Will Microsoft abandon the 10" tablet market?
Paul Thurrott's analysis rhymes with what has been in the minds of some Tribe members after the surprise SP3 unveil.
I do think Surface mini will make it to market, perhaps as soon as this fall. And that Microsoft's original vision for the third generation of Surface devices—Surface Pro 3 and Surface mini—will eventually wipe the old Surface lineup away for good.
So the Surface lineup would look something like this:
So no "regular" 10" Surface going forward. And no laptop (gawd no, that would completely undermine the whole reason for the SP3 to exist). Only 12" Pro and 8" mini.
We're not interested in competing with our OEMs when it comes to hardware. In fact, our goal is to create new categories and spark new demand for our entire ecosystem. That's what inspires us and motivates us with what we're doing in our devices and hardware. Today is a major milestone on that journey.
I think Thurrott is right. And I think it makes sense. The "classic" iPad market is over-crowded with no OEM other than Apple able to reap any tangible benefits. And that size people don't really want a tablet that can do more, but a light media tablet. In other words they want an iPad. Hey, I own a Surface 2 and I think it's the best computer I have ever used, but it's definitely not for the masses. That said, I look forward to carrying the Surface 8" as a light media consumption tablet (phablets are venturing into this territory as well), and a SP3 or similar as my productivity machine.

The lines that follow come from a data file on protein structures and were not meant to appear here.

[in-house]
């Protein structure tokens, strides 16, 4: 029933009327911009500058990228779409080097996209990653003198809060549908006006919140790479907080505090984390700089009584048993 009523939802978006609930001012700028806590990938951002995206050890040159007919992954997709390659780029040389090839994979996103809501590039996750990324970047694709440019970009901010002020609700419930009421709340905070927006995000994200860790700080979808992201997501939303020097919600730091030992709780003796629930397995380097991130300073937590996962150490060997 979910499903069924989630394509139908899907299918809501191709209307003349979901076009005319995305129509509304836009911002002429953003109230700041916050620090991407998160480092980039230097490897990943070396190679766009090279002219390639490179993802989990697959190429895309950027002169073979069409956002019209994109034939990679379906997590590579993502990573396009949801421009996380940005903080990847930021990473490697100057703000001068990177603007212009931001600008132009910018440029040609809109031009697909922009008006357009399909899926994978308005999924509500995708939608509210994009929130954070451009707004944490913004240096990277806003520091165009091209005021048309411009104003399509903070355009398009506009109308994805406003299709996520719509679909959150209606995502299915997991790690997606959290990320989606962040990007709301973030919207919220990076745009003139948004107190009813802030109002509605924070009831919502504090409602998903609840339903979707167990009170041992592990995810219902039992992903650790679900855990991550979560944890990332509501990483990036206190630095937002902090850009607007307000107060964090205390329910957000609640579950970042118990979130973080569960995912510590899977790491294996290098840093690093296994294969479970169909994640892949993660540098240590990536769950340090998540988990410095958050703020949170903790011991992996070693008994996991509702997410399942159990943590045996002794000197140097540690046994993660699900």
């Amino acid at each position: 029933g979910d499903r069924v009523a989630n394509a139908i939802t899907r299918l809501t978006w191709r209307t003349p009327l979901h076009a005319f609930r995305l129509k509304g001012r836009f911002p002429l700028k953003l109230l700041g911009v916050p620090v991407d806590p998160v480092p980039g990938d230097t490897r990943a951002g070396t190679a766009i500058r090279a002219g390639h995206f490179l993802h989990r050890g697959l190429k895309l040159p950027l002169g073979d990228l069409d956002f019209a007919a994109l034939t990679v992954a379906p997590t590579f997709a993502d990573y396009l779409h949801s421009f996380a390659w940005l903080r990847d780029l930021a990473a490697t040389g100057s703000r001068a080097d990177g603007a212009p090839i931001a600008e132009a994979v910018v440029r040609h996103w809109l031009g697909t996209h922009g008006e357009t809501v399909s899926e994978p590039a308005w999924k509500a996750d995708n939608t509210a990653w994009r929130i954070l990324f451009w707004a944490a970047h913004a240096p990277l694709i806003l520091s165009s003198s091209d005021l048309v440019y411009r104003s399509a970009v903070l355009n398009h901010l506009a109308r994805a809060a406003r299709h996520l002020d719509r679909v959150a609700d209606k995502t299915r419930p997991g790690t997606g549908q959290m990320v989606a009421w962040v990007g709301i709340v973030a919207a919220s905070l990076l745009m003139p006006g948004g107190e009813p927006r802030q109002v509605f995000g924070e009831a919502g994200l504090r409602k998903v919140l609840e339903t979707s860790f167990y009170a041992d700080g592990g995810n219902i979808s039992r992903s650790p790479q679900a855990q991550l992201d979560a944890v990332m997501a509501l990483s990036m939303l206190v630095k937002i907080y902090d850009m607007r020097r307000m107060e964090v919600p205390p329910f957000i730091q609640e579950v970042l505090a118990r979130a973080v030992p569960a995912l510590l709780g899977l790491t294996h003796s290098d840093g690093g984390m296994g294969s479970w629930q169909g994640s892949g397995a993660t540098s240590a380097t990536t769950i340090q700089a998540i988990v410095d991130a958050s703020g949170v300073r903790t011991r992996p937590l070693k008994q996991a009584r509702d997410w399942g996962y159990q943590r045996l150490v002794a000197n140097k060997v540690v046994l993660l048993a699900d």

What are the Tribe's thought on this strategy? Does it fit your needs?
Do you still have a need for a 10" tablet? Why or why not?
My main question about this strategy is: How will the Surface 8" differentiate itself from the slew of existing 8" Windows tablets? I have some ideas:
- Superior pen input and OneNote integration (Office Gemini unveil?)
- Superior battery performance due to ARM (instead of Atom)
- Higher resolution than the Lenovo Thinkpad 8 (1080p)?
The question is whether the Surface mini will "kill" or at least threaten the competition rather than spring innovation, which is what Nadella wants. Thurrott suggests Microsoft might be "retooling" the Surface mini for this very purpose.